Thursday, November 29, 2018
Royalty Relief Would Spark Gulf Investment
By Lori LeBlanc, LMOGA Offshore Committee Director for BIC Magazine

Pricing is everything. In retail and in real estate, we all know that price can either attract prospective buyers or drive them away.  The same can be said about the federal government’s approach to royalty revenue for offshore oil and gas production.

The U.S. depends on offshore revenue as it is the second largest income source to the federal treasury behind income taxes, funding everything from school lunches to coastal restoration. Without a sensible royalty rate for producing American oil and gas on the Outer Continental Shelf (OCS), however, our nation may be permanently driving away this important revenue source and a unique opportunity to be energy dominant. To ensure long-term revenues and increase offshore investments, the federal government must take a hard look at royalty rate reduction.
‘Epic’ Deepwater Oil, Gas Cost Reductions Facing Inflationary Headwinds, Says Wood Mackenzie
via Natural Gas Intel
"One of the key drivers in cost reduction in deepwater projects is lower rig costs, which is a cyclical factor," Wood Mackenzie research director Angus Rodger said. "But more importantly, there have also been big structural changes, such as the faster drilling of wells. For example, in the U.S. Gulf of Mexico it now takes half the time to drill a deepwater well compared to 2014.”

Reduced costs have come as some operators downsized projects or focused more on subsea tiebacks and brownfield projects. Project lead times have been reduced, along with well counts.

Earlier this month the  Big Foot  deepwater project offshore Louisiana, led by Chevron Corp., ramped up. It is expected to produce copious oil and natural gas, according to the Energy Information Administration (EIA).

Big Foot, which may hold up to 14 Bcf, is one of 10 gas-rich producing fields ramping up in the GOM this year, EIA said. Eight more gas-heavy fields are scheduled to begin producing in 2019, according to information reported to the Department of Interior’s Bureau of Safety and Environmental Enforcement.

“These new field starts may slow or reverse the long-term decline” in U.S. offshore output, EIA researchers said. “The 16 projects starting in 2018 and 2019 have a combined natural gas resource estimate of about 836 Bcf.”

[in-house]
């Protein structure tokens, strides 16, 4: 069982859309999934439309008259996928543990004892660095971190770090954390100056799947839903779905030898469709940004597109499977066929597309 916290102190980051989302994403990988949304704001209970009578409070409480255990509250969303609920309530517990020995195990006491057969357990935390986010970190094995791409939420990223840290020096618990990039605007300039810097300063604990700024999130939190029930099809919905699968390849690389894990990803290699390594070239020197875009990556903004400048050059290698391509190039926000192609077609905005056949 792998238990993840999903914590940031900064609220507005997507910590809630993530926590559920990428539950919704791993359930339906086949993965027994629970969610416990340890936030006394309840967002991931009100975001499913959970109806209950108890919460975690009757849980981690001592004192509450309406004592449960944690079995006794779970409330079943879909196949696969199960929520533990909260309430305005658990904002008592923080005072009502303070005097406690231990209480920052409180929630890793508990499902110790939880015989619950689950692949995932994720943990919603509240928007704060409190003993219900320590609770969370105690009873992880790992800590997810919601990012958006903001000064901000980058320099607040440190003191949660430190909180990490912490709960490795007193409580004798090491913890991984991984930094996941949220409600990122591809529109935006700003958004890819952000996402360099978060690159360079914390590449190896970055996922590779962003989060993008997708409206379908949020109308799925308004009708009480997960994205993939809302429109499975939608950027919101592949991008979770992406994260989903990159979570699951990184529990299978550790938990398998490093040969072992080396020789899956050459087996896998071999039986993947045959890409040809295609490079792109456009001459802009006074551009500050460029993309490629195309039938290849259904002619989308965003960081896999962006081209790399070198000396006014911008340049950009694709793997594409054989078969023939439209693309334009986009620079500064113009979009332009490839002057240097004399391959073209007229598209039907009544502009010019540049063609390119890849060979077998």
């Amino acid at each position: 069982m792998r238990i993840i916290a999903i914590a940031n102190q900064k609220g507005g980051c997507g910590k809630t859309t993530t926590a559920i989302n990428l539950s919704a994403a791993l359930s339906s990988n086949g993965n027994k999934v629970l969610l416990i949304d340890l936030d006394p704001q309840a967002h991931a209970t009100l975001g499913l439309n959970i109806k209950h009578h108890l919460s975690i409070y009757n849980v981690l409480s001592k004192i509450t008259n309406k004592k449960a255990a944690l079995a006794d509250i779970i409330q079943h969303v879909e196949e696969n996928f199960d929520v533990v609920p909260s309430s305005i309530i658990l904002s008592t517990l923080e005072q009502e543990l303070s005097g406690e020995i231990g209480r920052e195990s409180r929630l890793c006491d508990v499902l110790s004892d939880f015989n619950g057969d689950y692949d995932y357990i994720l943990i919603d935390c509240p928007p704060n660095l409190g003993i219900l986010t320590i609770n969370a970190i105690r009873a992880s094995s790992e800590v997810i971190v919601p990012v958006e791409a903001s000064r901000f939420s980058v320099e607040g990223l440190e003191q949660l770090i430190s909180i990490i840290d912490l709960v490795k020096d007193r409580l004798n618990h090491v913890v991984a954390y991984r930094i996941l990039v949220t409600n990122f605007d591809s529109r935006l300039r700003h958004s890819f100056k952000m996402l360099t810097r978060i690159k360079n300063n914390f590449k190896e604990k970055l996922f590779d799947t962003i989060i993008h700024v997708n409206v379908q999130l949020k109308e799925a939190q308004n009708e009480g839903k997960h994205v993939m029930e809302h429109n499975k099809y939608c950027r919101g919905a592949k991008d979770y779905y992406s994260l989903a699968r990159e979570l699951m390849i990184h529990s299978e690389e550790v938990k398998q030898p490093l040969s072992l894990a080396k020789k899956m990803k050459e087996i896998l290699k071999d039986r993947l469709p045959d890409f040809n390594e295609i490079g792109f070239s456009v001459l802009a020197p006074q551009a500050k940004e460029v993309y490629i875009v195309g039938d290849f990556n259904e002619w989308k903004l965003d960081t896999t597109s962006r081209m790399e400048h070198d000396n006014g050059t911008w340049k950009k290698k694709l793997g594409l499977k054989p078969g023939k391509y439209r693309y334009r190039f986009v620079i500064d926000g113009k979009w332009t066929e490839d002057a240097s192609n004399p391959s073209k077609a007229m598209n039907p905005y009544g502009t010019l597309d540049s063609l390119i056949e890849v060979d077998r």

The decline in GOM natural gas production occurred as the  number of producing natural gas wells  in the GOM declined, falling from 3,271 in 2001 to 875 in 2017. The technology and expertise required to produce oil and natural gas from the seabed is expensive and specialized, and costs of production platforms can often exceed one billion dollars. With the growth in exploration and production activities in shale gas and tight oil formations, onshore drilling became more economic relative to offshore drilling.

Most of the natural gas produced in the GOM is associated-dissolved natural gas produced from oil fields. Although older oil wells in the GOM tend to have higher natural gas content, newer wells are more oil-rich, resulting in less natural gas per well. According EIA’s  Natural Gas Annual , 59% of gross withdrawals of natural gas in the GOM were from oil wells in 2017, up from 13% in 1997.
BP decides on name for new Gulf of Mexico platform via Offshore Energy Today
The name, chosen by the project team and an employee survey, is a reference to Odysseus’ loyal dog from “The Odyssey,” and a nod to the Mad Dog spar, an existing production facility operated by BP that is located about six nautical miles away from the Argos site, BP said in a statement on Tuesday.

The Mad Dog 2 project includes the Argos platform with the capacity to produce up to 140,000 gross barrels of crude oil per day through a subsea production system from up to 14 production wells and eight water injection wells.

“Selecting Argos as the name of our newest platform is an important milestone for the Mad Dog 2 project, which remains on track and on budget,” said Starlee Sykes, BP’s regional president for the Gulf of Mexico and Canada.
Yes, It Is Possible For Oil Prices To Be Too Low
via Forbes
The recent price drop comes as producers are deciding on capital budgets for 2019, and a weakening market and the uncertain price outlook could prompt a more cautious approach. Anything that causes companies to underinvest represents a threat to the “energy dominance” agenda that Trump has promoted since moving into the White House.

The president probably doesn’t need to be reminded that the shale boom was a key driver of the  economy and job growth  after the Great Recession a decade ago. If the oil and natural gas sector stalls, vast swaths of the economy – from the Gulf Coast to the Rust Belt – will suffer.
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